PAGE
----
While his L.A. and S.A. paintings and videos provide a poignant contrast between his past and future, Valdez spends much of the rest of the show dealing with fighters and the experiences of a “universal soldier.” Valdez dedicated this exhibit to a childhood friend, 2nd Lt. John Robert Holt Jr., who’s seen in a small portrait wearing combat gear, his eyes red-lined and staring into the distance. According to Valdez, Holt made it back from Afghanistan but, suffering from post-traumatic stress disorder, he committed suicide after returning to San Antonio in 2009.
Valdez’s brother served as the model for a battered, beaten-down boxer—a symbol of human struggle—in Stations, a series of 12 large-scale black-and-white drawings marking the Stations of the Cross that debuted at the McNay Art Museum in 2000 and continues to tour nationally. His brother is also the model for Valdez’s “universal soldier,” who appears in a large-scale pastel diptych, I’m Your Brutha, from a Different Mutha. With his head wrapped in bandages, one soldier, possibly lifeless, is flat on his back on a hill in the middle of a battlefield, a burning jet streaking across the sky. The other soldier is resting on the hill in twilight, his dreamy face turned up to the stars, though a small fire burns on the distant horizon. Presented as mirror images, the two reclining soldiers quietly illustrate the life/death absolutes of war.
A video war game, Call of Duty, which shows combat through the eyes of a soldier, influenced Valdez’s action-packed painting Man Down! with a you-are-there perspective. Three soldiers hang off the fuselage of a Black Hawk helicopter as it hovers over burning Baghdad. Most of Valdez’s drawings and paintings have an intense cinematic quality, like stills from a movie, and this painting seems to suck the viewer into a deadly vortex of chopper blades hurtling toward a crash landing. For Valdez, it might be possible to make a painting as exciting as a video game, or at least as enthralling.
In the well-illustrated catalog, essayist John Ewing notes, “Like Goya and Manet before him, Vincent Valdez depicts war as a condition that elicits and reveals the extremes of humanity (a potential that cinema has long exploited).” But Valdez identifies with the warrior and relishes the challenge of proving masculine courage. Man Down! depicts not only “the horrors of war but also the rush of adrenaline in combat that sharpens the senses.”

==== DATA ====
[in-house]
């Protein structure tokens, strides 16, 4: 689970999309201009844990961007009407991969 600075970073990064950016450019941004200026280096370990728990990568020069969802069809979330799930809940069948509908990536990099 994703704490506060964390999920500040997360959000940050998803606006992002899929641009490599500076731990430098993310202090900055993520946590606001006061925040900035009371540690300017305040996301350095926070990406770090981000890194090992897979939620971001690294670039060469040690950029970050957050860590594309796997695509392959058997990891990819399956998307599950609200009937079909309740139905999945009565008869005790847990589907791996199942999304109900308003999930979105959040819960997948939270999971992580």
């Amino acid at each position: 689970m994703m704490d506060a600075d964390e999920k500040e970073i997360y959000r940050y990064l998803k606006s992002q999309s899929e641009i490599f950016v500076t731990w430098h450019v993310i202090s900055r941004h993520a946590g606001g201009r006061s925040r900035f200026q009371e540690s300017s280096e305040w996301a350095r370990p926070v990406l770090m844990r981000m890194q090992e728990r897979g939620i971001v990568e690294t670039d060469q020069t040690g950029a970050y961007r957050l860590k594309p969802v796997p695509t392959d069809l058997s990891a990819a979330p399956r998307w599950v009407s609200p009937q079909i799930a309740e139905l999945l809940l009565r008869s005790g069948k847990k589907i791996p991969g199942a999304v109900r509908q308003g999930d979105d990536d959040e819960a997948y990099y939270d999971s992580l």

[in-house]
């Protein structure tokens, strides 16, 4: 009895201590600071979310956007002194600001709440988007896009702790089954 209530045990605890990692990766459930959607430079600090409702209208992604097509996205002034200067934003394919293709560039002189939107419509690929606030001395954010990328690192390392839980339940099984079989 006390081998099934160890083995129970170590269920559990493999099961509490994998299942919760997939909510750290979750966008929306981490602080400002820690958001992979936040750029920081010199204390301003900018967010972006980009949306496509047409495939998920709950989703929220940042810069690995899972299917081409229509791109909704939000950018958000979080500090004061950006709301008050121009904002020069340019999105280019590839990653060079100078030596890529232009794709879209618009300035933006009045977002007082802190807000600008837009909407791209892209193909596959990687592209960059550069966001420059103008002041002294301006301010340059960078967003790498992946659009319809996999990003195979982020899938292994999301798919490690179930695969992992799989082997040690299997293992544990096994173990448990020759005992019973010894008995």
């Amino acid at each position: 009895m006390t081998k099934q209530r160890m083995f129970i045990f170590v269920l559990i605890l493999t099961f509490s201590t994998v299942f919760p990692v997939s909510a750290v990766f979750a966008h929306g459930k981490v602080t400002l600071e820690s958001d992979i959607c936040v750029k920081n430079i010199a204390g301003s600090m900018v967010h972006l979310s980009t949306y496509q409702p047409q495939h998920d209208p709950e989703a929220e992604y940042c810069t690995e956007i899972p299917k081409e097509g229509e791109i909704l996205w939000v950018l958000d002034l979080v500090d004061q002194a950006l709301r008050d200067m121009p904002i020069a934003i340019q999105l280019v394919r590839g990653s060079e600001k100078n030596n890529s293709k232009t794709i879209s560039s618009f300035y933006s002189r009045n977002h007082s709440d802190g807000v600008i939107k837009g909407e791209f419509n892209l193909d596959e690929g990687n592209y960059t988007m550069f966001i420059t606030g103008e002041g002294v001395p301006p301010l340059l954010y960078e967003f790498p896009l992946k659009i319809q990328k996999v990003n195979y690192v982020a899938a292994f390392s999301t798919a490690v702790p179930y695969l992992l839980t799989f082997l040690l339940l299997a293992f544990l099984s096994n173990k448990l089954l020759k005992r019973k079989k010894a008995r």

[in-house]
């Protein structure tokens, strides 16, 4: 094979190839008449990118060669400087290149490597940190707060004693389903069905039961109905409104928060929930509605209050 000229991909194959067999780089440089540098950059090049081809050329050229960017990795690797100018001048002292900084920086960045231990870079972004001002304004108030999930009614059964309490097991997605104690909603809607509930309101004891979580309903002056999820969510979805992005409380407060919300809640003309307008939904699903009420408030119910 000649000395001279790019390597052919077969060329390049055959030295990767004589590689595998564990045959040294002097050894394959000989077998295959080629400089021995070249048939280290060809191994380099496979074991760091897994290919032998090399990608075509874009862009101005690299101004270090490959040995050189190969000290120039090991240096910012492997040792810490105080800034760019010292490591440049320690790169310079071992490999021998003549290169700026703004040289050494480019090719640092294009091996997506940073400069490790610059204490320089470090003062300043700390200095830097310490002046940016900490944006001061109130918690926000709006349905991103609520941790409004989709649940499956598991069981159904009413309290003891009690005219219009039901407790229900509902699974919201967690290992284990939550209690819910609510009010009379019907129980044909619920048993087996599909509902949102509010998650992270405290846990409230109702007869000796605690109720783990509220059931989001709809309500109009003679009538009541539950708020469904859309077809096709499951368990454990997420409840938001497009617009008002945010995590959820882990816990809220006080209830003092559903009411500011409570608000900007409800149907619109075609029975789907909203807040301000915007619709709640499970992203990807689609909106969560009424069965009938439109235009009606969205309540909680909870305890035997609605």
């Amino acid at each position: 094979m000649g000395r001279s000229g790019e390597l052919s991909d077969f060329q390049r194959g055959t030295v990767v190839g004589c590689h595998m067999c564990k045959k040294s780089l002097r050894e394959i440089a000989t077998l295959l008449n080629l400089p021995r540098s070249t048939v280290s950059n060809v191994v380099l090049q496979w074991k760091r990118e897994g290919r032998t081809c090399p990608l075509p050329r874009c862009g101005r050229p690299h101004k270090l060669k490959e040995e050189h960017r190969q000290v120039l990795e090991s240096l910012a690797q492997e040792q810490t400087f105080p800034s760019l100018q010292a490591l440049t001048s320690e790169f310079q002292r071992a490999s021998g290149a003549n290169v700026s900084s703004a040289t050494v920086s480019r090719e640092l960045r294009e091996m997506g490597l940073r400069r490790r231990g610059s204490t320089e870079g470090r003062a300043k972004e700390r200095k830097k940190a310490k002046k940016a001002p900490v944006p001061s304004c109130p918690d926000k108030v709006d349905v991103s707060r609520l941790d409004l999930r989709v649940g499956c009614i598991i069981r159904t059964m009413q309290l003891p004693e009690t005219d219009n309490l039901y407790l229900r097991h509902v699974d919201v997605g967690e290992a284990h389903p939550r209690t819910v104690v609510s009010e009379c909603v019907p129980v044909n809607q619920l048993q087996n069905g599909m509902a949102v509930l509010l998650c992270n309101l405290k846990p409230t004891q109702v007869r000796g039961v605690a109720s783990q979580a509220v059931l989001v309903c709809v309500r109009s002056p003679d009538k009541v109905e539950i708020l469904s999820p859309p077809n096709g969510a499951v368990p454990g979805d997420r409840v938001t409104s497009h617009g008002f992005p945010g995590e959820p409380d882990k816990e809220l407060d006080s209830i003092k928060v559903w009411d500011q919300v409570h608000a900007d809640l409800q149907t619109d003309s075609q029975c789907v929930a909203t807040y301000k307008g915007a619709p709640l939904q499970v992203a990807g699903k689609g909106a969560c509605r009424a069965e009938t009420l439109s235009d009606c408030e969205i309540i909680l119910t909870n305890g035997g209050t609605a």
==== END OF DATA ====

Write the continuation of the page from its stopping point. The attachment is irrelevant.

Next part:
Valdez looks back to older traditions in Simpler Times, a triptych depicting three boxers drawn from vintage promotional photographs, including a Mexican-American fighter with perfectly coiffed hair and “MANANA” written on the waistband of his silk shorts. Appearing to float in the clouds of this remnant of yesteryear is a cartoon-like sign reading “Times ain’t like they used to be.”
In his more recent work, Valdez shows that he’s willing to leave strict realism and the traditional rectangular picture plane behind to explore more symbolic, conceptual compositions along with more abstract, topical issues such as war and the environment. But there’s also the sense that Valdez believes the best possible future is most likely to be built on a foundation of time-tested values, the best of the past.
Vincent Valdez: Flashback
Southwest School of Art & Craft
February 11 through April 11, 2010
Dan R. Goddard is a writer living in San Antonio.
Also by Dan R. Goddard:
Contemporary Ceramics at Blue Star
“Reclaimed: Paintings from the Collection of Jacques Goudstikker” at the
Tom Slick: International Art Collector
“Lonely Are the Brave” at Blue Star
San Antonio’s Museum Reach
Jonathan Monk at Artpace